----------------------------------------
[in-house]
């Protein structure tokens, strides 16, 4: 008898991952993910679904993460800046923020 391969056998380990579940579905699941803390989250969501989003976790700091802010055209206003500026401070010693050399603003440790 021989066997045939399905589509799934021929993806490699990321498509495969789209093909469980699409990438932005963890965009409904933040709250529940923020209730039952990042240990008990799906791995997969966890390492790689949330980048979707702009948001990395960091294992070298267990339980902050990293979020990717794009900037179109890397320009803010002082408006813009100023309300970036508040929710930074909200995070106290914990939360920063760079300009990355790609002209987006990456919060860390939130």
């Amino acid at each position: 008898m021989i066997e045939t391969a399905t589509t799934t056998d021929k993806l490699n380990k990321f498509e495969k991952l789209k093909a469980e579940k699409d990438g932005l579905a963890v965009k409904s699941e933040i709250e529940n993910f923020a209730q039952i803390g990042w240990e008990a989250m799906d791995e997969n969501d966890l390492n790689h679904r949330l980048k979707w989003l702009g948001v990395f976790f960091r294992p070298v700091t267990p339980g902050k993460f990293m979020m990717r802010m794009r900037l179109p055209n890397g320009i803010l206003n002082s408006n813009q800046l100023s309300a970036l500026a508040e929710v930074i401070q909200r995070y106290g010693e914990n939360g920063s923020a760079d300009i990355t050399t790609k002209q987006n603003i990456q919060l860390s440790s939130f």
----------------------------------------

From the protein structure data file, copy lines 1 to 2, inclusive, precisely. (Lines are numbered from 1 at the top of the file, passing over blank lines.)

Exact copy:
[in-house]
């Protein structure tokens, strides 16, 4: 008898991952993910679904993460800046923020 391969056998380990579940579905699941803390989250969501989003976790700091802010055209206003500026401070010693050399603003440790 021989066997045939399905589509799934021929993806490699990321498509495969789209093909469980699409990438932005963890965009409904933040709250529940923020209730039952990042240990008990799906791995997969966890390492790689949330980048979707702009948001990395960091294992070298267990339980902050990293979020990717794009900037179109890397320009803010002082408006813009100023309300970036508040929710930074909200995070106290914990939360920063760079300009990355790609002209987006990456919060860390939130």